Numerous growth factors are involved in the development, progression, and dissemination of cancer. Consequently, growth factors and their receptors are being examined as potential targets for therapy of cancer, including STS. This report focuses on the novel and not yet extensively studied growth factor MK. MK expression is limited and restricted in adult human tissues under normal conditions but is highly expressed in a diverse group of malignancies (10–14). Most investigations have considered MK expression and function in epithelial origin tumors, whereas little is known of its status in STS. To the best of our knowledge, this report is the first to identify MK expression in human STS cell lines and tumor samples. Increased MK expression in mesenchymal-originating STS might be mimicking the physiologic increase of MK in normal mesenchymal cells that occurs during tissue remodeling (8, 29, 30). Our results show that MK expression potentially enhances STS cell growth in vitro and in vivo; the molecular mechanisms underlying STS MK overexpression are currently being investigated.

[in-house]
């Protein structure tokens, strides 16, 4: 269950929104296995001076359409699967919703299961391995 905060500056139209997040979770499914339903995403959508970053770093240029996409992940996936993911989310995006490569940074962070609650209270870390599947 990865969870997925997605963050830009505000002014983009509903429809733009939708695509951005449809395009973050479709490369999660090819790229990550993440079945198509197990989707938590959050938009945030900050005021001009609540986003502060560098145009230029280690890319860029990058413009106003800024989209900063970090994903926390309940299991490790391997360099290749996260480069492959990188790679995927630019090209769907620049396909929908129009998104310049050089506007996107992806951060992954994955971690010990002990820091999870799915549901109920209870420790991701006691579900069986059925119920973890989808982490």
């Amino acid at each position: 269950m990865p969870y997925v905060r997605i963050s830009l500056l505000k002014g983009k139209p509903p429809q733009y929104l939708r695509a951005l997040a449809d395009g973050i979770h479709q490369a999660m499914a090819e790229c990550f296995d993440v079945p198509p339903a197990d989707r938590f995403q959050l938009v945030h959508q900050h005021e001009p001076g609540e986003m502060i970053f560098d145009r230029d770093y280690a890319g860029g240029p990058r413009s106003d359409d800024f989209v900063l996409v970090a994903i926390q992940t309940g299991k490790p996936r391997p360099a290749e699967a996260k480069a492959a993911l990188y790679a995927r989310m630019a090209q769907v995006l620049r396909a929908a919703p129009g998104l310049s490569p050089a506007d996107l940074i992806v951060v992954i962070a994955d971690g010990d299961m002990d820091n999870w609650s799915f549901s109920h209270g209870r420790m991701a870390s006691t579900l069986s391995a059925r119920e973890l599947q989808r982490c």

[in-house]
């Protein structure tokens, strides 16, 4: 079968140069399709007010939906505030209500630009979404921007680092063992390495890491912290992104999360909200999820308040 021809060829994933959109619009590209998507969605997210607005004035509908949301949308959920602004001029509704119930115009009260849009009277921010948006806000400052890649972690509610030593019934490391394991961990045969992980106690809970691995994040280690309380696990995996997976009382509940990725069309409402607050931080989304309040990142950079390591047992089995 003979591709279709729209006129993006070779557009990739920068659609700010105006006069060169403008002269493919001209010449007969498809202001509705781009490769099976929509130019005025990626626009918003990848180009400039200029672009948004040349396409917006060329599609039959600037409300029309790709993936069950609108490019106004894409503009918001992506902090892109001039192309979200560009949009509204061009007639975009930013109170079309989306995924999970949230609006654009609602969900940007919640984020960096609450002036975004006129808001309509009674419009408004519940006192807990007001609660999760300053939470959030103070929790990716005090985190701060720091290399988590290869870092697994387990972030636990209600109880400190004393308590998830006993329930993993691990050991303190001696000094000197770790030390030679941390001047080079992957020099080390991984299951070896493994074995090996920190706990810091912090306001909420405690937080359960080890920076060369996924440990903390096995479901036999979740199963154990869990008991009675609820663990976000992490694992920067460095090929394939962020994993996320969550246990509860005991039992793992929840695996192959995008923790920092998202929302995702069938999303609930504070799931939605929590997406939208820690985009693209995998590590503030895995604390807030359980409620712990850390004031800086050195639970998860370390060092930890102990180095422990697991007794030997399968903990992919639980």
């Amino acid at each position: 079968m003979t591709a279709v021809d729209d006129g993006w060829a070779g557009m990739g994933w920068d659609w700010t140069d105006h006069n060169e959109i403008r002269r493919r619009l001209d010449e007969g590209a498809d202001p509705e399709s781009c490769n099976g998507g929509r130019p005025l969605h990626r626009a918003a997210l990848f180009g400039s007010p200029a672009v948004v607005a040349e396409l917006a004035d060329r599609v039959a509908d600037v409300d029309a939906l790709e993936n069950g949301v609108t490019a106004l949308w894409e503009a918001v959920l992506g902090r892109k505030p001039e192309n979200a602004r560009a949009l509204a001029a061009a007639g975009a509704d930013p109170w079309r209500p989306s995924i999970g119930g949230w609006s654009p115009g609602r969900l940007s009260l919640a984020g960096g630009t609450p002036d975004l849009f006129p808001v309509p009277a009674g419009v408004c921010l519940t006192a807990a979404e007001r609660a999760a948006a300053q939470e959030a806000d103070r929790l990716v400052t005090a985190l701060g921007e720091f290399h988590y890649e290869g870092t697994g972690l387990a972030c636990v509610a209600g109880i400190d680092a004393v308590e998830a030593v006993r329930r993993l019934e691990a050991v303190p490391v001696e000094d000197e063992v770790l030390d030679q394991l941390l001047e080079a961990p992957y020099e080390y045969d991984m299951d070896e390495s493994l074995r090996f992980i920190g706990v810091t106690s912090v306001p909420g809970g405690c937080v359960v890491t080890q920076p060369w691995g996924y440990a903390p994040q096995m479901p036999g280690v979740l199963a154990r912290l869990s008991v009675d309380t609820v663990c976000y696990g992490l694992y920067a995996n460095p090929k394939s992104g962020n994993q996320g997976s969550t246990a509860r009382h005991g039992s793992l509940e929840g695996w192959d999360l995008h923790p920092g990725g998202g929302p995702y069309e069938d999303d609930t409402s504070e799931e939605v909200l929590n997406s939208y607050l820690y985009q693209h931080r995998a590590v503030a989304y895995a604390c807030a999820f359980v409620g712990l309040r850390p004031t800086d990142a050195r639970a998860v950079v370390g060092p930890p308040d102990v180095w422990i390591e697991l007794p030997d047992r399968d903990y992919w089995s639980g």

Our findings support a role for MK in STS; however, as these tumors represent a diverse cluster of malignancies with vastly different biology, further investigation to evaluate whether MK is a “universal” STS-associated cytokine versus a STS histologic subtype-specific marker are needed. Although not the main focus of our current studies, results presented here do suggest a potential prominent oncogenic role for MK in RMS.